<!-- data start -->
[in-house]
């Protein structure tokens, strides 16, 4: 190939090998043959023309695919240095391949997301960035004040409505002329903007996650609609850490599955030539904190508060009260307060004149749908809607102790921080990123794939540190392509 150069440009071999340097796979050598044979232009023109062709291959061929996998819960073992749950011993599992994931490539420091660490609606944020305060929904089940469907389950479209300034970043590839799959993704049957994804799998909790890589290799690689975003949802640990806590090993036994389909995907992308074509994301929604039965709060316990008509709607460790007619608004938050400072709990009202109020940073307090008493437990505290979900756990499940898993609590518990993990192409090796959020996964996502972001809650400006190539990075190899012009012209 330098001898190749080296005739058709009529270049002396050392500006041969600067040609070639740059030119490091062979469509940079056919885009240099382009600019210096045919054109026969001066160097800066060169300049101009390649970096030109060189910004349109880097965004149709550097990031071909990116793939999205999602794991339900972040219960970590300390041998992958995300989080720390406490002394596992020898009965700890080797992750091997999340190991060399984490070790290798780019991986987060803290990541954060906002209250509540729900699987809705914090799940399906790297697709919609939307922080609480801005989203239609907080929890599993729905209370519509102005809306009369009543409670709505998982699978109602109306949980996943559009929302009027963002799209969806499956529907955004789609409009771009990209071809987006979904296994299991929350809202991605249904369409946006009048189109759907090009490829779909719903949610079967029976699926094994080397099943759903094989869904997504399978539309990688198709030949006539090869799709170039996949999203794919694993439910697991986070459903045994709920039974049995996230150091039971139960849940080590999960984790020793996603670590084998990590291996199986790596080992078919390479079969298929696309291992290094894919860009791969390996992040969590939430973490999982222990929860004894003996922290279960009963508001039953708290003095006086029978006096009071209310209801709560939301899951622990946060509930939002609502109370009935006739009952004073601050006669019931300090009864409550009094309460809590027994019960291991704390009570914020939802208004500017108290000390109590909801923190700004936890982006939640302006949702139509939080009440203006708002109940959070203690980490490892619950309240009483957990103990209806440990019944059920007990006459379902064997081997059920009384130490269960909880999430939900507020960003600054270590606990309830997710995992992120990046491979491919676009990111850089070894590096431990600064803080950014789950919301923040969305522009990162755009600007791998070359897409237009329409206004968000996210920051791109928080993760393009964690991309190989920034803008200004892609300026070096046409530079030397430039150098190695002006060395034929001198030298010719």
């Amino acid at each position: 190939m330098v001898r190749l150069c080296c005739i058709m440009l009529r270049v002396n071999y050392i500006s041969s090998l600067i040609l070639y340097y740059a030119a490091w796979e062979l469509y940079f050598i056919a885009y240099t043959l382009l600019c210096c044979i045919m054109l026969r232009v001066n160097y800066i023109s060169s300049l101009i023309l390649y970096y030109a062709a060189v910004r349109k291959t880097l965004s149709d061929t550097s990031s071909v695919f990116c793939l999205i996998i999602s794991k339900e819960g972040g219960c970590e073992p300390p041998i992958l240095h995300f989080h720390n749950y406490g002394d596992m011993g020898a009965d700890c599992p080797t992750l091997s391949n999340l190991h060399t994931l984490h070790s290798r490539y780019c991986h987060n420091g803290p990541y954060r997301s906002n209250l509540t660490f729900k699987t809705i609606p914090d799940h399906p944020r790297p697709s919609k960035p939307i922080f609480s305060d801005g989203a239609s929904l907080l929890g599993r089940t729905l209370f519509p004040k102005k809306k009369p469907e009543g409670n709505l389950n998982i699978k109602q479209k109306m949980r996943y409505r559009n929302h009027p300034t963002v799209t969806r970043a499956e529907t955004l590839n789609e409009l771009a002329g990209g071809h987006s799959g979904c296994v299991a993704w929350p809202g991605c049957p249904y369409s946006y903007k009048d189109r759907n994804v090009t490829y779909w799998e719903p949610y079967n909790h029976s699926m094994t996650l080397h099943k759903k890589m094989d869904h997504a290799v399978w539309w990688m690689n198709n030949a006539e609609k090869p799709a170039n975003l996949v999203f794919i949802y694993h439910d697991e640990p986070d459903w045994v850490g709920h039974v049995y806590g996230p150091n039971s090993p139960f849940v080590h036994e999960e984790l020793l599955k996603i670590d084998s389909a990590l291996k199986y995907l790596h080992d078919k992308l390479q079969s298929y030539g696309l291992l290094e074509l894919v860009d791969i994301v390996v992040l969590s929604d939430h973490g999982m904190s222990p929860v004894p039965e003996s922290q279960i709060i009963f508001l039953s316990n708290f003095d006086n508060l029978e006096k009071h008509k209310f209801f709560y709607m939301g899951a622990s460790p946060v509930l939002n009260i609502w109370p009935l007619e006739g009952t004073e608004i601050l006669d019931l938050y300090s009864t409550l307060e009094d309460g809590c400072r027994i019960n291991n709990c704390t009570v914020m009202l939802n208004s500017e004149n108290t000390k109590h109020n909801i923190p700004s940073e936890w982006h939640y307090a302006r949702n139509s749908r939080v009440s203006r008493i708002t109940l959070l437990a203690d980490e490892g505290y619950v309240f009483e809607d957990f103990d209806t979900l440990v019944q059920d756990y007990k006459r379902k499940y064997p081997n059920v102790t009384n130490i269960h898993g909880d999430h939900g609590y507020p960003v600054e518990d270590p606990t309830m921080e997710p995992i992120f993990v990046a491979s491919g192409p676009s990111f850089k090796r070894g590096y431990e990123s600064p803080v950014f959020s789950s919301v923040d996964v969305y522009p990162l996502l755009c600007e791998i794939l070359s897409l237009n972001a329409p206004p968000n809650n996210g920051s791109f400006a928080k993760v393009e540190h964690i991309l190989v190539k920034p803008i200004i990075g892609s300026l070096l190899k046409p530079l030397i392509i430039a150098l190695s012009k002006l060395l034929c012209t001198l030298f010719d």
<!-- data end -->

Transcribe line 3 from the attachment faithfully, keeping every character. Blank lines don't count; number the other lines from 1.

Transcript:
């Amino acid at each position: 190939m330098v001898r190749l150069c080296c005739i058709m440009l009529r270049v002396n071999y050392i500006s041969s090998l600067i040609l070639y340097y740059a030119a490091w796979e062979l469509y940079f050598i056919a885009y240099t043959l382009l600019c210096c044979i045919m054109l026969r232009v001066n160097y800066i023109s060169s300049l101009i023309l390649y970096y030109a062709a060189v910004r349109k291959t880097l965004s149709d061929t550097s990031s071909v695919f990116c793939l999205i996998i999602s794991k339900e819960g972040g219960c970590e073992p300390p041998i992958l240095h995300f989080h720390n749950y406490g002394d596992m011993g020898a009965d700890c599992p080797t992750l091997s391949n999340l190991h060399t994931l984490h070790s290798r490539y780019c991986h987060n420091g803290p990541y954060r997301s906002n209250l509540t660490f729900k699987t809705i609606p914090d799940h399906p944020r790297p697709s919609k960035p939307i922080f609480s305060d801005g989203a239609s929904l907080l929890g599993r089940t729905l209370f519509p004040k102005k809306k009369p469907e009543g409670n709505l389950n998982i699978k109602q479209k109306m949980r996943y409505r559009n929302h009027p300034t963002v799209t969806r970043a499956e529907t955004l590839n789609e409009l771009a002329g990209g071809h987006s799959g979904c296994v299991a993704w929350p809202g991605c049957p249904y369409s946006y903007k009048d189109r759907n994804v090009t490829y779909w799998e719903p949610y079967n909790h029976s699926m094994t996650l080397h099943k759903k890589m094989d869904h997504a290799v399978w539309w990688m690689n198709n030949a006539e609609k090869p799709a170039n975003l996949v999203f794919i949802y694993h439910d697991e640990p986070d459903w045994v850490g709920h039974v049995y806590g996230p150091n039971s090993p139960f849940v080590h036994e999960e984790l020793l599955k996603i670590d084998s389909a990590l291996k199986y995907l790596h080992d078919k992308l390479q079969s298929y030539g696309l291992l290094e074509l894919v860009d791969i994301v390996v992040l969590s929604d939430h973490g999982m904190s222990p929860v004894p039965e003996s922290q279960i709060i009963f508001l039953s316990n708290f003095d006086n508060l029978e006096k009071h008509k209310f209801f709560y709607m939301g899951a622990s460790p946060v509930l939002n009260i609502w109370p009935l007619e006739g009952t004073e608004i601050l006669d019931l938050y300090s009864t409550l307060e009094d309460g809590c400072r027994i019960n291991n709990c704390t009570v914020m009202l939802n208004s500017e004149n108290t000390k109590h109020n909801i923190p700004s940073e936890w982006h939640y307090a302006r949702n139509s749908r939080v009440s203006r008493i708002t109940l959070l437990a203690d980490e490892g505290y619950v309240f009483e809607d957990f103990d209806t979900l440990v019944q059920d756990y007990k006459r379902k499940y064997p081997n059920v102790t009384n130490i269960h898993g909880d999430h939900g609590y507020p960003v600054e518990d270590p606990t309830m921080e997710p995992i992120f993990v990046a491979s491919g192409p676009s990111f850089k090796r070894g590096y431990e990123s600064p803080v950014f959020s789950s919301v923040d996964v969305y522009p990162l996502l755009c600007e791998i794939l070359s897409l237009n972001a329409p206004p968000n809650n996210g920051s791109f400006a928080k993760v393009e540190h964690i991309l190989v190539k920034p803008i200004i990075g892609s300026l070096l190899k046409p530079l030397i392509i430039a150098l190695s012009k002006l060395l034929c012209t001198l030298f010719d």